The Homer Laughlin China Company
The Homer Laughlin China Company owes its origin to a two-kiln pottery on the banks of the Ohio River in East Liverpool, Ohio. Built in 1871 by Homer Laughlin and his brother Shakespeare, the Laughlin Pottery was one of the first whiteware plants in the country.
In 1897, Mr. Laughlin sold his interest to William Edwin Wells and Louis I. Aaron. Since then, successive generations of the two families have continued to manage the company. With the success of the company came rapid growth. Three new plants replaced the original facility. In 1907, the headquarters and a new 30-kiln plant were built across the Ohio River in Newell, West Virginia, the present manufacturing and headquarters location. At this time the company operated 62 production kilns and 48 decorating kilns, providing a capacity of 30,000 pieces of finished pottery per day-- a full 10% of the dishes purchased in the United States.
The turning point in the artistic focus of the company came in 1927 with the addition of noted ceramist Frederick Hurton Rhead. His design vision would culminate in the 1936 introduction of FiestaŽ, Homer Laughlin's bestselling line, and today one of the most collected china products in the world.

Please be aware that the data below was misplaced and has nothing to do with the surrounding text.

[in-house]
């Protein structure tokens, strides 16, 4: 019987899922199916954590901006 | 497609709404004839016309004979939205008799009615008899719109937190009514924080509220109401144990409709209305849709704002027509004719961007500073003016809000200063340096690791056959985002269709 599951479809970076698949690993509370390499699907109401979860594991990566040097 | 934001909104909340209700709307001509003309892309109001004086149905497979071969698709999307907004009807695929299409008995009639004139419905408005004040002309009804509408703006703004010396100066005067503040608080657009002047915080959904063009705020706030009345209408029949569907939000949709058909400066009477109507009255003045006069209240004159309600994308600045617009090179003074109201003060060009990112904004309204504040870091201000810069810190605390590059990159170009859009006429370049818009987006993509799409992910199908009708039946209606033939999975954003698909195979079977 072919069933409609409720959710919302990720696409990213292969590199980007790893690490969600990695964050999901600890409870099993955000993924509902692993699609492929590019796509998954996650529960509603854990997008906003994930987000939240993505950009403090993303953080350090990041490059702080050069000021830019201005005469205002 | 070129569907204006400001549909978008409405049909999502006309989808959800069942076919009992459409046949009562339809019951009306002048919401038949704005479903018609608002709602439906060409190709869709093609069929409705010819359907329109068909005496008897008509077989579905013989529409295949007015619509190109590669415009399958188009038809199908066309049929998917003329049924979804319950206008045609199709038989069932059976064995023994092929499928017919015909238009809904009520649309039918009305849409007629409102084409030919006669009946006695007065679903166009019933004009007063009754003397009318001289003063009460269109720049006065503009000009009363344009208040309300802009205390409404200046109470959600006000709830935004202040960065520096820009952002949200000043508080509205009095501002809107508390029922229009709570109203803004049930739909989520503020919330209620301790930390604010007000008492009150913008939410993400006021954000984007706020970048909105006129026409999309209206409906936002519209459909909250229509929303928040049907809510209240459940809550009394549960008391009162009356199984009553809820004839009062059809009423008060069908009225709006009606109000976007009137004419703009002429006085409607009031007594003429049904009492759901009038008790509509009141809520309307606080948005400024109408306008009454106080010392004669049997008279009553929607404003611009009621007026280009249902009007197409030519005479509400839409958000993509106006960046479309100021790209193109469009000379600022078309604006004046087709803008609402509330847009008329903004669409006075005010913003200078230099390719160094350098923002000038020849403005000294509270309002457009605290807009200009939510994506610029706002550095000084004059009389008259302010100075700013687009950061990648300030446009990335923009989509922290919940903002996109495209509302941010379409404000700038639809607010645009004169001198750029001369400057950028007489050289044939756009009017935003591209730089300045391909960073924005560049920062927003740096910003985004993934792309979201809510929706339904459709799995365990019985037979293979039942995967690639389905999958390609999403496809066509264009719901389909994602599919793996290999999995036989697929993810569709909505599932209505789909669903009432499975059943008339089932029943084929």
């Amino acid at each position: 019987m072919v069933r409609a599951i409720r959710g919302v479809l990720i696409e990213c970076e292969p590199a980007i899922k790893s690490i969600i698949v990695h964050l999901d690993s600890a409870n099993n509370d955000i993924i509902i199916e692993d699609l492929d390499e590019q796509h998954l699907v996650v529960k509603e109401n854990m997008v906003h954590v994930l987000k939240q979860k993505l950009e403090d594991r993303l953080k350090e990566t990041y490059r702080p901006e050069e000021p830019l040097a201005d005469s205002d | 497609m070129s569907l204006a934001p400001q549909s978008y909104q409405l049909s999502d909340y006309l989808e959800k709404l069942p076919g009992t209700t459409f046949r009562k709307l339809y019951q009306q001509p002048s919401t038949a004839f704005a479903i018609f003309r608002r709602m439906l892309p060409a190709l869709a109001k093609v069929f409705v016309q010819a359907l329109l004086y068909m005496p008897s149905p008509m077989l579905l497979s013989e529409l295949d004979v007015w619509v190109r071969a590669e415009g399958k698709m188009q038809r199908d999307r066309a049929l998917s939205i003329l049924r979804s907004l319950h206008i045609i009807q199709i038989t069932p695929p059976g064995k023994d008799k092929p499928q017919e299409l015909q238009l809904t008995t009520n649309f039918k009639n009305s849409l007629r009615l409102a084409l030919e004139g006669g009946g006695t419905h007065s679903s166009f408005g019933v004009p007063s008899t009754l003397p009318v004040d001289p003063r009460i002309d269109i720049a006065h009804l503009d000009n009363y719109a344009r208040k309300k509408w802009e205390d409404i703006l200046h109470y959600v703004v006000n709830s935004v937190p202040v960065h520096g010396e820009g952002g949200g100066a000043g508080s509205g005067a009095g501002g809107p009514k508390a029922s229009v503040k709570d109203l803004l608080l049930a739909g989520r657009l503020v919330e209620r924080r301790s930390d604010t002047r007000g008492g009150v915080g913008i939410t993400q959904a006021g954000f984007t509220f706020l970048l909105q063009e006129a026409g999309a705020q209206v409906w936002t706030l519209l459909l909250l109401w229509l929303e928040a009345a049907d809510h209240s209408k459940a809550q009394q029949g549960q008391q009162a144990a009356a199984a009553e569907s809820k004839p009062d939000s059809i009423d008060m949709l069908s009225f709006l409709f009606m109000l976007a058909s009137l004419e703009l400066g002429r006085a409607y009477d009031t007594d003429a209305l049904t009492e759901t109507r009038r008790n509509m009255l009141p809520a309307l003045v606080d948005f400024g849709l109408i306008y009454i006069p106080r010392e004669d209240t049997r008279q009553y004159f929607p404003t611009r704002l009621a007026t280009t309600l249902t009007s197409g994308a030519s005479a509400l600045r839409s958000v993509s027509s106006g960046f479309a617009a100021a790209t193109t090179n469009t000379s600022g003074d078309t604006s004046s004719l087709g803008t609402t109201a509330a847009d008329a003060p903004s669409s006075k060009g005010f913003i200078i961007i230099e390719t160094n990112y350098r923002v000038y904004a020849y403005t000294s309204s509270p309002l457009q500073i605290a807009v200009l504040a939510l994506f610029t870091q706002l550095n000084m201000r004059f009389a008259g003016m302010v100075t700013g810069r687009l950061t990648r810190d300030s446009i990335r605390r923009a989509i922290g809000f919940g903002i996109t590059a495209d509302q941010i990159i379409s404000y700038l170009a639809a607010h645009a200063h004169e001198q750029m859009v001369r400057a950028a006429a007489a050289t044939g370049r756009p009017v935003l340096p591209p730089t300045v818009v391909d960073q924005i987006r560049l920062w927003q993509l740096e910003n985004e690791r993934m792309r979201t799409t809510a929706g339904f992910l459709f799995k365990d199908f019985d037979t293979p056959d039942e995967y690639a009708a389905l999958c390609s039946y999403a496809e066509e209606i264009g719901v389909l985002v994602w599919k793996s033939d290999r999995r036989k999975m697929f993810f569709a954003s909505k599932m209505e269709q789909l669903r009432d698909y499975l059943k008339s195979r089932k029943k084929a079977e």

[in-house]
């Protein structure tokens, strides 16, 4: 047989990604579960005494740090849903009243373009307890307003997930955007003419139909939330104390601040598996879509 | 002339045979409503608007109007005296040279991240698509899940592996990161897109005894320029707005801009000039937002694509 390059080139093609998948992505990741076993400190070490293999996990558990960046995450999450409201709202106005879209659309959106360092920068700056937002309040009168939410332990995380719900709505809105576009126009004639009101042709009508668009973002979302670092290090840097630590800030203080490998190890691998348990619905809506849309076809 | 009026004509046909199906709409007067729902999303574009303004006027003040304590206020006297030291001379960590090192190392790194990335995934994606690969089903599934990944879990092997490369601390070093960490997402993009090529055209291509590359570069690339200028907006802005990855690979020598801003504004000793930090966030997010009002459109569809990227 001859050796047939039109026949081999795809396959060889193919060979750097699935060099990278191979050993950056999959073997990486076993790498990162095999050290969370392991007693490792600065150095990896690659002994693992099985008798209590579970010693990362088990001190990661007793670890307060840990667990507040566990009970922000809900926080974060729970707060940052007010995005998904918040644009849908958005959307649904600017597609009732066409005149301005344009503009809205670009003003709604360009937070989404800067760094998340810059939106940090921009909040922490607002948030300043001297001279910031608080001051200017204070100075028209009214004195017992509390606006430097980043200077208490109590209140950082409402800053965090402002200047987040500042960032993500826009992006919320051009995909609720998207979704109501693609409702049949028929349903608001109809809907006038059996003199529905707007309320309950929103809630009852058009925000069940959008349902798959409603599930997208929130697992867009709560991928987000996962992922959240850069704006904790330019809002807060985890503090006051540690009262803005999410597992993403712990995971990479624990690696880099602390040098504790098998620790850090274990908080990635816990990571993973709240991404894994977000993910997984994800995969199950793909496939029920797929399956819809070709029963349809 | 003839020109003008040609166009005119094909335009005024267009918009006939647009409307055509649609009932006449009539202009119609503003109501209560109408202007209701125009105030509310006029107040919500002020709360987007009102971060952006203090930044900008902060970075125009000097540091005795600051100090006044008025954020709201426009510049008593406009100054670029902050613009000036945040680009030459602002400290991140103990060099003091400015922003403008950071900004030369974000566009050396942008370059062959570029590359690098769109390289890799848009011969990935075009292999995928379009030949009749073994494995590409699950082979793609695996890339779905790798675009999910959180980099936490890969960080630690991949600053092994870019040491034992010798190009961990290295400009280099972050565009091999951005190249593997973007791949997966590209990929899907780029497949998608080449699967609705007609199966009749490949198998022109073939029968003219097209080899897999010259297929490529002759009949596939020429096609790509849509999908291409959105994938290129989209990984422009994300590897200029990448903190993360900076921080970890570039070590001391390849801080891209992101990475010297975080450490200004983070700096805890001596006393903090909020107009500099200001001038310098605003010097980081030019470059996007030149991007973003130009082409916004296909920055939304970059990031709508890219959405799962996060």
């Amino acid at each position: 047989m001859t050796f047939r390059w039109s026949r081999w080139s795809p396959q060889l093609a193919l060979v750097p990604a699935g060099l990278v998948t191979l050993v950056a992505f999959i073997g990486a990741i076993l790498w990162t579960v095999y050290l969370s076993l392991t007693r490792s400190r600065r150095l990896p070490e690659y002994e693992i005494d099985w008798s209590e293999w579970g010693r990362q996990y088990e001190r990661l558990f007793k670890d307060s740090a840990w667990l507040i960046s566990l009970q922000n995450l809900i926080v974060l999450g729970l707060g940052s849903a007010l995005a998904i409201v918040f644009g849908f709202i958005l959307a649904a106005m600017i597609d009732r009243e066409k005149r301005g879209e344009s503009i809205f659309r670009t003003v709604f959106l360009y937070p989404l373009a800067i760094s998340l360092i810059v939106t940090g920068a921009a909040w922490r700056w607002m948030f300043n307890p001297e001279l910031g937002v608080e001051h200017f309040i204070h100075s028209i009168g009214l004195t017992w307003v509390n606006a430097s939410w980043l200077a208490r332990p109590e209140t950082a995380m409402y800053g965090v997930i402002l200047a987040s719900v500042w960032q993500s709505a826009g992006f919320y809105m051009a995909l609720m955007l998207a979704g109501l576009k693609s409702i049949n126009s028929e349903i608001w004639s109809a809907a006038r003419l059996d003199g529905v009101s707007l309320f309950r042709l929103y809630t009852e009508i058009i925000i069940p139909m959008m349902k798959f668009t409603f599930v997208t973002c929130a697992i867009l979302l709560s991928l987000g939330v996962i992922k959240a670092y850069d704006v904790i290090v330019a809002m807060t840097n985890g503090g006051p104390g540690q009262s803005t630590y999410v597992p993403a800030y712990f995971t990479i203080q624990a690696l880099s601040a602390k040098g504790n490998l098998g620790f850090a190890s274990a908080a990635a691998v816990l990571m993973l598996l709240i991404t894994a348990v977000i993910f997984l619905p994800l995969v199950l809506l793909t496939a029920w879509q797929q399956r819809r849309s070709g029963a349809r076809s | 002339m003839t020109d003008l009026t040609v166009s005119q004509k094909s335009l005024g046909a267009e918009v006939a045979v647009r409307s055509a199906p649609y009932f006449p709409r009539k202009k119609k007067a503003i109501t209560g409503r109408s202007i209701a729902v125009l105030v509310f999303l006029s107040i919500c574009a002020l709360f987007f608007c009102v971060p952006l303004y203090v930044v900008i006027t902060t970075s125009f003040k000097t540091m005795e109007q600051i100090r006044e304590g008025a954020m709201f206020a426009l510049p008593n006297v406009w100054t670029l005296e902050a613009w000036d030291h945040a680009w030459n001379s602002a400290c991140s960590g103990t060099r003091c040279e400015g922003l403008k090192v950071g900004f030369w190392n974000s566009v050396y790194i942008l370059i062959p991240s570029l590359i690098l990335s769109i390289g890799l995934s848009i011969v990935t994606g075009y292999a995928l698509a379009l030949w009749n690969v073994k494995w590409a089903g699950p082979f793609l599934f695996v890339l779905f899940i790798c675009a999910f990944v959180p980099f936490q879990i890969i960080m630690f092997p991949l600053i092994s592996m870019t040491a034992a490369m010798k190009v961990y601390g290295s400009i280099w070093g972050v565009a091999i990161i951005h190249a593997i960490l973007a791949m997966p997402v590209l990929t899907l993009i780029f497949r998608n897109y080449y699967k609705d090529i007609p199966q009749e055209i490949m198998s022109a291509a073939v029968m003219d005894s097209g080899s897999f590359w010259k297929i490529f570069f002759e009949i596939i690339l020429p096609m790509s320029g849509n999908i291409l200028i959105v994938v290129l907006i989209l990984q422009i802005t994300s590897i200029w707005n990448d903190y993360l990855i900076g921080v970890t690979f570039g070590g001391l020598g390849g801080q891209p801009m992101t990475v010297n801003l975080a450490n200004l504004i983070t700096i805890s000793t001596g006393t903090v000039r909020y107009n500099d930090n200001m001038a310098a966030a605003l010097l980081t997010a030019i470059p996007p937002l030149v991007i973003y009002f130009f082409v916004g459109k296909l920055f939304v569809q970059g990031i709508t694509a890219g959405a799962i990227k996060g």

Until 1959, Homer Laughlin made only semi-vitrified earthenware products for the consumer markets. With the introduction of a new, fully vitrified china line, the company was now able to participate in the restaurant/hotel markets.
The hotel/restaurant introduction was such a success that Homer Laughlin concentrated its efforts on the foodservice market and continued to add new shapes, patterns and decorating techniques throughout the 60's and 70's. The reintroduction of FiestaŽ in 1986 as a high-fire, fully vitrified, lead-free product redefined the standard for both food service and retail china products.
Pictures and information were provided by the Homer Laughlin China Company
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